very help full.....
now i get it
thanks patrick....

 Page 2 of 2 < 12

 Thread Tools Rate This Thread Rate This Thread: 5 : Excellent 4 : Good 3 : Average 2 : Bad 1 : Terrible

 Posting Rules You may not post new threads You may not post replies You may not post attachments You may not edit your posts BB code is On Smilies are On [IMG] code is On HTML code is Off Forum Rules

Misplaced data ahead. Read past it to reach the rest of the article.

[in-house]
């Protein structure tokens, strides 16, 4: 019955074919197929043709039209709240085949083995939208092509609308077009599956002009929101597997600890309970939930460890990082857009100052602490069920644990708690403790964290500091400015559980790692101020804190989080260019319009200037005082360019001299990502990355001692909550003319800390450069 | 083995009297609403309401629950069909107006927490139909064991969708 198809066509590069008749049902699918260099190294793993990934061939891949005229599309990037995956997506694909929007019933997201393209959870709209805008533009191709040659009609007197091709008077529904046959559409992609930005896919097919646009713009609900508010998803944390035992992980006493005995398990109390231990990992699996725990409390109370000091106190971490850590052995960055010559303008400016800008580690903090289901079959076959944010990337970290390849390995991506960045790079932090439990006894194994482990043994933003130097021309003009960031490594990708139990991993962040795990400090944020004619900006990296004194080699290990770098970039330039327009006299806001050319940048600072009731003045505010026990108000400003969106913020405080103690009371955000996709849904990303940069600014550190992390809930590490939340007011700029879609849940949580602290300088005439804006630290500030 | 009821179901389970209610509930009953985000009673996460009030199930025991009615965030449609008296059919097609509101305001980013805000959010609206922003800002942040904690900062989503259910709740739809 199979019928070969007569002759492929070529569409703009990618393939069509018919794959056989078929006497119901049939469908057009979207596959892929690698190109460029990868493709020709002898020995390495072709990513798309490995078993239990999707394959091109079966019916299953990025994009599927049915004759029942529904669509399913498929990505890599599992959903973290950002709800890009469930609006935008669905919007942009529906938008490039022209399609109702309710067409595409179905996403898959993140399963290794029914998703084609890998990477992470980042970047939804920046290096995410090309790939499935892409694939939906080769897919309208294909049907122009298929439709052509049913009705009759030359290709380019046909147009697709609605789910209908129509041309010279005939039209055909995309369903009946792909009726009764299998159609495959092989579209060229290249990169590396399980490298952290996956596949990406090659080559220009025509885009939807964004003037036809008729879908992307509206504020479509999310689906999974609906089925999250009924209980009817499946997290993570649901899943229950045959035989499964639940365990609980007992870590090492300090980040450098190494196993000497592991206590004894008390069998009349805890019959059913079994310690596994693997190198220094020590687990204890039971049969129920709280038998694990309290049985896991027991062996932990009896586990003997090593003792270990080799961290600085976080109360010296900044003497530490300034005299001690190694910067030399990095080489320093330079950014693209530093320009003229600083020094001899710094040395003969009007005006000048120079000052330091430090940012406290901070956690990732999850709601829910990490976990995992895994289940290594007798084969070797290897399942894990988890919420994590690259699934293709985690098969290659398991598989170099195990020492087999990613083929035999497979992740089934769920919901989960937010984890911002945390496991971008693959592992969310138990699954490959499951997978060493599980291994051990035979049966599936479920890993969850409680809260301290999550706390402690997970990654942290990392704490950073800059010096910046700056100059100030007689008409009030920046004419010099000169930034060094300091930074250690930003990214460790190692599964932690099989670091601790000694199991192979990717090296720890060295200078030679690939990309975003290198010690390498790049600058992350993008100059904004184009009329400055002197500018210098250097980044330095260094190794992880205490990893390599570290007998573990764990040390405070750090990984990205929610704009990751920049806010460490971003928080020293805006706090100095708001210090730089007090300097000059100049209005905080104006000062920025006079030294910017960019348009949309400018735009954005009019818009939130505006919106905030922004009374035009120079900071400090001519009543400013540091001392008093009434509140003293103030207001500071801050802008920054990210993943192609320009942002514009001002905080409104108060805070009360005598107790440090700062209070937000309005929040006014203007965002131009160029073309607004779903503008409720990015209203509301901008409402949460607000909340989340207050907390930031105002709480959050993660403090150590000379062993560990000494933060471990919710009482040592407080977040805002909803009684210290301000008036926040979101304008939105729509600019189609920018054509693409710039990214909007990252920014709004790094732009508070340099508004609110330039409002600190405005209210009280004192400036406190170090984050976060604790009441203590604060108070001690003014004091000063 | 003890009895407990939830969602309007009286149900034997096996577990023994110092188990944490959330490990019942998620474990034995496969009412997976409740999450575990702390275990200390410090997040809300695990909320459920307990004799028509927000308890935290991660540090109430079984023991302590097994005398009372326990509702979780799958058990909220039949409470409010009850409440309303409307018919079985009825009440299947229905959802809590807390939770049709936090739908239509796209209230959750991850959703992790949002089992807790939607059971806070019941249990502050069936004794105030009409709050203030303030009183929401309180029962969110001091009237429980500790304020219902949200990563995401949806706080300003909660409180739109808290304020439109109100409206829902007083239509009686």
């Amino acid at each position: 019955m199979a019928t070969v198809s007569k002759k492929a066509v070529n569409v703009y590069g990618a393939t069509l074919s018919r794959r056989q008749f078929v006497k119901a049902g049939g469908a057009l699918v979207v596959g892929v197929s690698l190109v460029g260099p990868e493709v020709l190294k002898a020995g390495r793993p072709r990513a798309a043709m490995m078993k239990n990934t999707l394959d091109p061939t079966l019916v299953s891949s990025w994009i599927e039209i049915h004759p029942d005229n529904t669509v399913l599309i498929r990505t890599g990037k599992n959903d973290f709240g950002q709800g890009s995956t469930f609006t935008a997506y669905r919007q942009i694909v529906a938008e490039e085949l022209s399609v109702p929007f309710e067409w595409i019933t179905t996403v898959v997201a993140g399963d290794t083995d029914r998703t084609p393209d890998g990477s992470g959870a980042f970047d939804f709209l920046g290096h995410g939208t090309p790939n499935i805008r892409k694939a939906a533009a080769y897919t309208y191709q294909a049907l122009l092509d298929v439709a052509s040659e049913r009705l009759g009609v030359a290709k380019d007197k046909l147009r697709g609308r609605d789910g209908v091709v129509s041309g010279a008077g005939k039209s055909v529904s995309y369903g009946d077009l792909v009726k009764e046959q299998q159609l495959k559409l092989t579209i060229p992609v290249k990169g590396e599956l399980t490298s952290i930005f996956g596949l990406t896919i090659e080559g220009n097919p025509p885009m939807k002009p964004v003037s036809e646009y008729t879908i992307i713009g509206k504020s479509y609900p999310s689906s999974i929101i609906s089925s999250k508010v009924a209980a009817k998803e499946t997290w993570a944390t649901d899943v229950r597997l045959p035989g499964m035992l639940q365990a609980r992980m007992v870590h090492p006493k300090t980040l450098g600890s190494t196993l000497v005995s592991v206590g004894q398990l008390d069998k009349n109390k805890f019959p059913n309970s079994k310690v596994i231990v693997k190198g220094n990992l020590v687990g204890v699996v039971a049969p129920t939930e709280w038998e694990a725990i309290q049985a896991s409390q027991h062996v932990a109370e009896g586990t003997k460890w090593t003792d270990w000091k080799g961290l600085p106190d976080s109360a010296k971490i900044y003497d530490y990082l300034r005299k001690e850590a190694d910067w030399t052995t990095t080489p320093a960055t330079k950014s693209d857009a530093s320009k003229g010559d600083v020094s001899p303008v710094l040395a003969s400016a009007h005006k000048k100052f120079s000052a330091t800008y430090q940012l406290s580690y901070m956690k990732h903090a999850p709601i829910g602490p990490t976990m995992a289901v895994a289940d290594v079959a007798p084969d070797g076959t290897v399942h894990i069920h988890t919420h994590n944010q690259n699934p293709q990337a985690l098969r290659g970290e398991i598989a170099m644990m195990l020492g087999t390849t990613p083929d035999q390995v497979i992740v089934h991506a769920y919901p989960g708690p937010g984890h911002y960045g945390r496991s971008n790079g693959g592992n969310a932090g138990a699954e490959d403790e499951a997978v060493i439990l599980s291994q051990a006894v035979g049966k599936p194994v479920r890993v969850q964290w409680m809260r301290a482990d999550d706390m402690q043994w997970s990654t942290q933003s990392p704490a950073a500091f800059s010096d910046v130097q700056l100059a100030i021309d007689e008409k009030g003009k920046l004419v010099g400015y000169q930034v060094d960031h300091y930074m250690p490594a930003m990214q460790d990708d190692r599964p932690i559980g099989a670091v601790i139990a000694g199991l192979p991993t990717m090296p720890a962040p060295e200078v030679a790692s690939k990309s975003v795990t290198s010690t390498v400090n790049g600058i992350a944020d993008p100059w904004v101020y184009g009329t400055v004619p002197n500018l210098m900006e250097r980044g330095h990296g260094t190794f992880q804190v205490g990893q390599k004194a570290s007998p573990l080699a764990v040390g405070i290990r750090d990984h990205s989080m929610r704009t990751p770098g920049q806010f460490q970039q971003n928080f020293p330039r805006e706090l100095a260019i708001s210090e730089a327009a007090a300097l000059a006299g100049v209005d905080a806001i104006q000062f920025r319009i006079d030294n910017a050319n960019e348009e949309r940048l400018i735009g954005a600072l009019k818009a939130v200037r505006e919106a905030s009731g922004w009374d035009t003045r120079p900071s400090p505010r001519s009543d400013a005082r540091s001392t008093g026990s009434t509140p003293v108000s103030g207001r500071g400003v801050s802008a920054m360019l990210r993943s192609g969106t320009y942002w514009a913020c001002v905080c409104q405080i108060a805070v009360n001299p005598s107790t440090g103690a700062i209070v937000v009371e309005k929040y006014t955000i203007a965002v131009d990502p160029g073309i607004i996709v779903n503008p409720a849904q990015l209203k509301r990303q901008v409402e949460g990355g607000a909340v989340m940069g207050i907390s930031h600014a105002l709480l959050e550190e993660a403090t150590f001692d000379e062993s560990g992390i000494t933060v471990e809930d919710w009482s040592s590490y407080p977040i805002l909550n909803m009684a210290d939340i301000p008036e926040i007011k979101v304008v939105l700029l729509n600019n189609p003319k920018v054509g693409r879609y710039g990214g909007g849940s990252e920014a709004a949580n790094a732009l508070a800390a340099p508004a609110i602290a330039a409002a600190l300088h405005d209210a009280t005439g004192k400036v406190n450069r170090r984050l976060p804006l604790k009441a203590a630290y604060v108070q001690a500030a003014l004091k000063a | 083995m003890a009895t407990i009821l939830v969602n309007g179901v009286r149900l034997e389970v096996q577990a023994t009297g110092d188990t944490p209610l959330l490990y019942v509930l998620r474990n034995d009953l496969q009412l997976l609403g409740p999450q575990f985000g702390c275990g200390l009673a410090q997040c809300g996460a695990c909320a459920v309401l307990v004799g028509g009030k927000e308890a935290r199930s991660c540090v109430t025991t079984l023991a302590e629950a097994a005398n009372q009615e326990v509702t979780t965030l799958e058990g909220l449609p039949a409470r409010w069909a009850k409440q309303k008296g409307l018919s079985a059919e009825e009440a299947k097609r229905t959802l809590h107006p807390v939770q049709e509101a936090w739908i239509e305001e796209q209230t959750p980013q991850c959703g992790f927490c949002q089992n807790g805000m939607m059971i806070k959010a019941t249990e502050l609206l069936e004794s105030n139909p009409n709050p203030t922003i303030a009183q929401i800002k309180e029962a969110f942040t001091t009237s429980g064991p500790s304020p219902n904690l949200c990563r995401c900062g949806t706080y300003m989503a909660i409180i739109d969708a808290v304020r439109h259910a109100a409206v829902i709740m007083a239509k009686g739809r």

Forum Jump User Control Panel Private Messages Subscriptions Who's Online Search Forums Forums Home Main Category     Main Forum     Live Stream Area     Wanted/For Sale         For Sale Items         eBay Auctions         Wanted     Room Owner Discussion     14.1 Pool     Canadian Pool     Snooker     Carom Billiards     Memories of Steve Mizerak     English Pool     Billiard and Pool History in the U.S.     BEF Juniors Pool     Non Pool Related     Test Area     Cuesports: Rules & Strategies     AzB Hall of Fame     Pool Room Reviews Tournament Talk     U.S. Tournament Announcements     European Tournament Annoucements     Asian Tournament Announcements     Super Billiards Expo     Junior National 9-Ball Championships     World Championships     US Open Championships     Derby City Classic/Southern Classic     BCAPL 8-Ball Championship     US Bar Table Championship     WPBA     Matchroom Events     Eurotour     Other Tours & Events Products Talk     Pool Tables and Accessories Reviews     Cue Reviews     Cue and shaft reviews     Cue Case Reviews     Cue Machinery and Supplies     Cue & Case Gallery     Ask The Cuemaker     Cue Accessory reviews     Other Item reviews     Talk To A Mechanic Instruction & Ask the pros     Aiming Conversation     George 'Ginky' San Souci     Instructional Material reviews     Instructor Reviews     Melissa Morris     Sarah Rousey     Ask The Instructor